Befriend anyone on GC, even just to give them a good feeling. Throw in some jokes about the cards or the gameplay (i.e. flame spike on aquamancer = fried fish!) and generally be courteous. Just make it fun, it's a game!
Well, that's pretty much what i can think about for the moment. I'm sure you and everyone else know other great ways to make this game a fun player interaction!
Hear hear Confused! I think encouraging new players should also rest upon the existing player base, not only the goblins. We all love this game, and a bigger community is definitely a win for everyone.
I not only lose to new players, I learn from them. Some of them use copycat decks from stronger (more annoying, unfortunately) players, but those decks have their own feel - one, two cards that make it unique.
When I was new, some players even coached me what to put in my decks, which I found very helpful.
Nobody wants to lose, for sure. But for a system that has no penalty for losing, what's a couple of gold if you know for a fact you have the stronger deck. I think it's worth the price for keeping more active players.
I sometimes surrender games to new players -- they definitely need gold and encouragement more than I do. But I wonder how many really appreciate that. I know several players did that for me when I was a novice, and while I appreciated their congeniality, there was no satisfaction in either the wins or my inflated player rating.
Instead of routinely surrendering, I prefer to keep handy 4 or 5 "novice" decks that I pull whenever I meet a player whose rating is below about 50. These are what I consider well constructed decks, but decks that avoid large numbers of cards that are hard to counter without a fairly wide card selection available -- e.g. I may include some strength 4 minions, but never more than 4 (of which I don't usually allow myself to play the last two unless my opponent shows big minions as well), or I may limit myself to one copy of each card, or avoid rare cards, or avoid all cards costing over 3 power, etc. When novices defeat these decks, they truly deserve a victory -- it's not a shallow gift. But they don't have to try to make a bunch of albino cave slugs compete against ruby dragons.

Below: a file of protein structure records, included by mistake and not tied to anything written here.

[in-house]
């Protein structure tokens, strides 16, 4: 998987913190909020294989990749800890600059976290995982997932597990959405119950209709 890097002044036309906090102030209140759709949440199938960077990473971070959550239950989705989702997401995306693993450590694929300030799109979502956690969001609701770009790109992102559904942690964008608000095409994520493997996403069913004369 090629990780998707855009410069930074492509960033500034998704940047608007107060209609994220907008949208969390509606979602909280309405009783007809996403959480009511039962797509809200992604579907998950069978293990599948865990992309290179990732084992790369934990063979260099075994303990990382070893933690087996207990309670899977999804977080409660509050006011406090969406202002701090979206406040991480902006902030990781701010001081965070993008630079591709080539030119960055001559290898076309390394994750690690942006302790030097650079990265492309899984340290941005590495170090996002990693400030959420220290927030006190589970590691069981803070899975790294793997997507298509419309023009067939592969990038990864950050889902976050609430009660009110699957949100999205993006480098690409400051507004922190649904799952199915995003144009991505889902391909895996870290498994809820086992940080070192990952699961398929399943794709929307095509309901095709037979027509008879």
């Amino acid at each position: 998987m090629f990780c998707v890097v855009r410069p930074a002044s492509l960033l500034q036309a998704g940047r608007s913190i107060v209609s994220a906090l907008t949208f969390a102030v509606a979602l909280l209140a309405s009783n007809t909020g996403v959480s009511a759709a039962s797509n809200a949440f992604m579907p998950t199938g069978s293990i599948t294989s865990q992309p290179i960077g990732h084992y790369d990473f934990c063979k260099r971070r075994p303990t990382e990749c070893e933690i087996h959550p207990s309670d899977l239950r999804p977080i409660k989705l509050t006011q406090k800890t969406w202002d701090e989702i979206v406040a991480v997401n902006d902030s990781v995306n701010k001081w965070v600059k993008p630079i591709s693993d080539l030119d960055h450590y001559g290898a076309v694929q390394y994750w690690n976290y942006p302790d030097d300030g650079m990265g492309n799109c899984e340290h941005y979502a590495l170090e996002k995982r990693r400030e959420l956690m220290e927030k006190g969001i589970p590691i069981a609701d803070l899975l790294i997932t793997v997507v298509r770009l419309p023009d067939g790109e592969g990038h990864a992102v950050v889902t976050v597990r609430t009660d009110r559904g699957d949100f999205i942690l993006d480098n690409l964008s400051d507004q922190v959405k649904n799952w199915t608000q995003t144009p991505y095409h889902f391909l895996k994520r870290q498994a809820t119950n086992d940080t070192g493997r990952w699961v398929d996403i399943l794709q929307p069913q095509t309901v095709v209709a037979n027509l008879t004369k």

Of course, I do run into players who are more advanced than their rating (either they have played a lot of single player or they have purchased a lot of gold). I usually lose if my opponent is in a "power phase" (I can't beat Ruby dragons with cave slugs either), but the game is at least interesting for both of us. And my "novice" decks are good enough to have defeated many highly rated players.
Regardless of how it is done, I think players need to be supportive of novices -- however they choose to do so.
Jamges: very much agreed that the responsibility of making the game a fun interraction rests on the shoulders of the players, not the Goblins. That's why a ban option would empower me, the player, to make my experience better.
Quintivarium: i really agree with your opinion that a shallow victory can taste quite bland. In all honesty though, when i was a noob building my card collection, any gold was like a first kiss. Also, i think that playing easier decks have a perverse effect of denying a noob the chance of experiencing the best you can offer in deck-building. In my earlier post, i referred to a difference between using, against a noob, fun-to-play decks (kobos, tritons, traps) and not-as-much-fun-to-play decks (which neuters their opponent, or a wall deck which is long to play). I respect a lot how you play / your contributions to this forum and wish this is read solely as a friendly opinion :)